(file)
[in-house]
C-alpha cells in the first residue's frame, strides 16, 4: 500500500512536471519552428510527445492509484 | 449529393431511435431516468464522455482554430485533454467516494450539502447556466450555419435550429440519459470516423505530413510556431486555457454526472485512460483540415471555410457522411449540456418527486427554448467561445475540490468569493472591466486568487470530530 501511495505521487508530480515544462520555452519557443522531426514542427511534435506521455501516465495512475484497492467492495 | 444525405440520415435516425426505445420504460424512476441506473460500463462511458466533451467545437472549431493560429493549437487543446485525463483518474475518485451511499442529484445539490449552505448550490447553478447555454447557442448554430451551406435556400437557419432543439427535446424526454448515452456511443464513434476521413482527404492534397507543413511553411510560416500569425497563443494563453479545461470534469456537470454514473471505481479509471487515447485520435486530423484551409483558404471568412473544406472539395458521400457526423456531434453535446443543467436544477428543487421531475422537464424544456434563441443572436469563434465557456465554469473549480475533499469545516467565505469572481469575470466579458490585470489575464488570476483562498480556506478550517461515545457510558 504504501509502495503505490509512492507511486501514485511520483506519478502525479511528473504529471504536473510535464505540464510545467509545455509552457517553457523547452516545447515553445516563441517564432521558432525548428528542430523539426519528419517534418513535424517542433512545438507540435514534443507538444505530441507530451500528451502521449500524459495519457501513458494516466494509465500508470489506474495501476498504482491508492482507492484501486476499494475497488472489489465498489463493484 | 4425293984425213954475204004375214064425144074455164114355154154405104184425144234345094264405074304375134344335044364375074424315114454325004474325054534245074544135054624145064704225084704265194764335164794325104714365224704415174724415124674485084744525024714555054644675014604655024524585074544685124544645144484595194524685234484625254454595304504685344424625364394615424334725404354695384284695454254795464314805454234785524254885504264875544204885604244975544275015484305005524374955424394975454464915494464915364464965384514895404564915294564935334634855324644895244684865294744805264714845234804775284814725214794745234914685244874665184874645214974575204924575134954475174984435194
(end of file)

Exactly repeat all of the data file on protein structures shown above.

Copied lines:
[in-house]
C-alpha cells in the first residue's frame, strides 16, 4: 500500500512536471519552428510527445492509484 | 449529393431511435431516468464522455482554430485533454467516494450539502447556466450555419435550429440519459470516423505530413510556431486555457454526472485512460483540415471555410457522411449540456418527486427554448467561445475540490468569493472591466486568487470530530 501511495505521487508530480515544462520555452519557443522531426514542427511534435506521455501516465495512475484497492467492495 | 444525405440520415435516425426505445420504460424512476441506473460500463462511458466533451467545437472549431493560429493549437487543446485525463483518474475518485451511499442529484445539490449552505448550490447553478447555454447557442448554430451551406435556400437557419432543439427535446424526454448515452456511443464513434476521413482527404492534397507543413511553411510560416500569425497563443494563453479545461470534469456537470454514473471505481479509471487515447485520435486530423484551409483558404471568412473544406472539395458521400457526423456531434453535446443543467436544477428543487421531475422537464424544456434563441443572436469563434465557456465554469473549480475533499469545516467565505469572481469575470466579458490585470489575464488570476483562498480556506478550517461515545457510558 504504501509502495503505490509512492507511486501514485511520483506519478502525479511528473504529471504536473510535464505540464510545467509545455509552457517553457523547452516545447515553445516563441517564432521558432525548428528542430523539426519528419517534418513535424517542433512545438507540435514534443507538444505530441507530451500528451502521449500524459495519457501513458494516466494509465500508470489506474495501476498504482491508492482507492484501486476499494475497488472489489465498489463493484 | 4425293984425213954475204004375214064425144074455164114355154154405104184425144234345094264405074304375134344335044364375074424315114454325004474325054534245074544135054624145064704225084704265194764335164794325104714365224704415174724415124674485084744525024714555054644675014604655024524585074544685124544645144484595194524685234484625254454595304504685344424625364394615424334725404354695384284695454254795464314805454234785524254885504264875544204885604244975544275015484305005524374955424394975454464915494464915364464965384514895404564915294564935334634855324644895244684865294744805264714845234804775284814725214794745234914685244874665184874645214974575204924575134954475174984435194